Y. W. A. A. certainly had the Y. M. A. A. going at the start. When this "peppy" leader
rose to give her campaign speech, a number of her group broke into the midst of it by rushing into
the chapel with arms full of cameras. That the girls had ample plans on foot to beat the fellows
there could be no question. It looked like a contest between brains and mere brawn, but "Teko"
Angell was able to find enough brawn among the Y. M. A. A. to win out.
Never before at E. N. C. has a fellow been known to run when a niceflooking young lady wanted
to take his picture. But now vanity was extinct and personal flatteries were ignored for the sake
of the greater cause. Such patriotism surely deserved victory. More than once the front lawn was
the scene of camera battles. When members of either side could not "shoot" an enemy successfully,
they turned upon themselves - anything to get a picture.
If you are interested in seeing the result of this "battle," turn to the snapshot pages M if that
has not already been the first section of interest to you.
'Elie f7YCoueyfRaising Gontest
HIS year's contest was one of the liveliest E. N. C. has ever had. Although money came
slowly, enthusiasm ran high. The keen spirit of rivalry was matched by a showing of rare
This contest was symbolized by an Army and Navy airplane race from E. N. C. to San Fran'
cisco. It was a real thrill to see the two planes actually flying the length of the chapel, day after day.
One day the Navy group would be highly elated as its plane apparently forged ahead of the Army
ship, only to take a swoop or nosefdive and land a hundred miles behind. The next day the Army
plane would be held up for repairs, while its opponent took the lead. And so they both rounded the
Golden Gate and started back for E. N. C.
Both Army and Navy were taxed to the limit in trying to outwit their opponents, and it was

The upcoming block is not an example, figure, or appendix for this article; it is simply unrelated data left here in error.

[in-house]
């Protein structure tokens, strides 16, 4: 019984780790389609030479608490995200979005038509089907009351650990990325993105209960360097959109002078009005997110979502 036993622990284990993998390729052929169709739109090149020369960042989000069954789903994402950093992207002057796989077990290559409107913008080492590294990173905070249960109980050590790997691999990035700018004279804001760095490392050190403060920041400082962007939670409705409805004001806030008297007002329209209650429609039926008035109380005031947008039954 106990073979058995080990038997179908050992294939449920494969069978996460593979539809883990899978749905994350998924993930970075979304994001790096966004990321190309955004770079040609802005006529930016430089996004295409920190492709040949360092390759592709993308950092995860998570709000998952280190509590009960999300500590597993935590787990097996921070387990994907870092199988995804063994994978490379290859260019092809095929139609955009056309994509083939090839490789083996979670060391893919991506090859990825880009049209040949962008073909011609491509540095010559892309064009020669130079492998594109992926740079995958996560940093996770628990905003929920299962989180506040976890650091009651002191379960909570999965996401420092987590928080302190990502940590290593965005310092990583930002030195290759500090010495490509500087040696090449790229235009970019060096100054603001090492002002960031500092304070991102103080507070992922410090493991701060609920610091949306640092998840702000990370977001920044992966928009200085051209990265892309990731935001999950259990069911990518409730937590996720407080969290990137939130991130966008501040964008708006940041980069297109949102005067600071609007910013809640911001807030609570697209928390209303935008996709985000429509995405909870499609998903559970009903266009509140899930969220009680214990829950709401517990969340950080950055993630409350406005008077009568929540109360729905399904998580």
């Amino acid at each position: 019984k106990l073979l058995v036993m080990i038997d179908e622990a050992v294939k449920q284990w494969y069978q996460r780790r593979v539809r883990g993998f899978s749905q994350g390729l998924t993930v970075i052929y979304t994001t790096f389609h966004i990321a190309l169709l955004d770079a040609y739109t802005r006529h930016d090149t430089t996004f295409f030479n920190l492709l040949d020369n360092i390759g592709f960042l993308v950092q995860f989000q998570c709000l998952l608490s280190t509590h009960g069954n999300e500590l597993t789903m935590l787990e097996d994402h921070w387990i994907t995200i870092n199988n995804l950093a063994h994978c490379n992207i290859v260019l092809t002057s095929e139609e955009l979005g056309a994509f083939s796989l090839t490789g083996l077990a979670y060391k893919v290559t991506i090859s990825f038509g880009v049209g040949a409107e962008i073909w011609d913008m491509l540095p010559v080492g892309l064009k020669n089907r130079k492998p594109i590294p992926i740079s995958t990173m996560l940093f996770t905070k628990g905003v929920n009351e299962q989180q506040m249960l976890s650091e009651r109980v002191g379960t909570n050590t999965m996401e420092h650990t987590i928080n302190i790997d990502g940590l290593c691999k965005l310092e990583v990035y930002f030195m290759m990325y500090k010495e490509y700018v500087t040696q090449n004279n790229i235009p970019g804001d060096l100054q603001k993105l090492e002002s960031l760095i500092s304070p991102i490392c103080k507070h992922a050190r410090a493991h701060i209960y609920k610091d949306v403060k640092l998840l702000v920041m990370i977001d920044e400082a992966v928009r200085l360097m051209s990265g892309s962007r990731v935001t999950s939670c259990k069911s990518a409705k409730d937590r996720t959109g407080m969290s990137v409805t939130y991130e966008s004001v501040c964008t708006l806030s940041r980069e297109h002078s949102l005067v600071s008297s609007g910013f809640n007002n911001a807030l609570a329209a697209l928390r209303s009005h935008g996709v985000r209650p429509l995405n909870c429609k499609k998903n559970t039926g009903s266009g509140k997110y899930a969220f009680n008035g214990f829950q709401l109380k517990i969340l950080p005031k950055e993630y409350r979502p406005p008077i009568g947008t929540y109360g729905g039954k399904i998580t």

hard to tell which looked the more striking, 'iGeneral" Poole at the head of his khakifclad recruits
or "Admiral" Blaney and his doughty sailors in spotless blue and white. The Army "mule" took
the laurels more than once in getting the Navy's "goat"g but even though the Navy sent some of
its forces to the aid of Shanghai and also suffered a shipwreck, its dauntless spirit finally won the
day, and the Army was forced to raise the white flag above its battered fort.
tGl16 Nautilus Banquet
HE NAUTILUS Banquet was given this year by "General" Poole and his Army, in honor of
"Admiral" Blaney and his Navy. This "depression banquet," as we were pleased to call it,
was a real success from every point of view, including good "eats," good speeches, and good
music. The dining hall was appropriately decorated in the navy colors, the servers would have been
a credit to any hotel. The college orchestra and the ladies' and men's quarters furnished the music.
President Gardner acted as toastmaster in his usual entertaining manner.
After the customary speeches from the two contesting sides and the matching of wits with
the toastmaster, Dr. Coleman, President of Babson's Institute, was introduced as the main speaker.
He refreshed us with his humor, instructed us with his philosophy, and quieted us with a closing
poetic prayer. Contrary to the old adage, every one felt that he had got a great deal more out of
the evening in fun than was put into it in expense.
...Q 77 5...
H E2 532 223 .. 1'
HARVEY BLANEY .
JANE BARBOUR .
GERTRUDE LEWIS .
ROSWELL PEAVEY .
JULIA CLARK .
JOHN POOLE .
LINUS VAUGHN .
JOHN WARREN .
ELVIN ANGELL .
. Associate Editor
. . Assistant
College Life Editor
. . . Assistant
. . . Secretary
UNRO LINFORD A. MARQUART
-4 78 1--
Assistant Business Manager
. , 4
HIS year's NAUTILUS is the embodiment of many hours of thoughtful and persistent effort,
yet in the times of greatest stress the ability of the staff to work together harmoniously and
efficiently has been worthy of commendation. New fields have been explored, fresh interest
aroused, and latent talents discovered. But as we think ahead to the time when our book will be
evaluated by its readers, we are reminded that the credit due a group is all too often given to its
leader. The soldiers at Valley Forge have been lost in the crowd who cheer Washington, it is the
prayers of unknown saints that have made the world's greatest preachers, the mother's care and
training stay behind the curtain while her boy claims success on the stage of life. Beware this
careless thoughtlessness. If in the future you should think of the Editor of the 1932 NAUTILUS, let
it be in the shadows cast by his staff.
We, the staff, have endeavored to picture to you youthful, growing, vigorous E. N. C. She
stands before you as a youth just realizing the beating pulse of manhood within, as one whose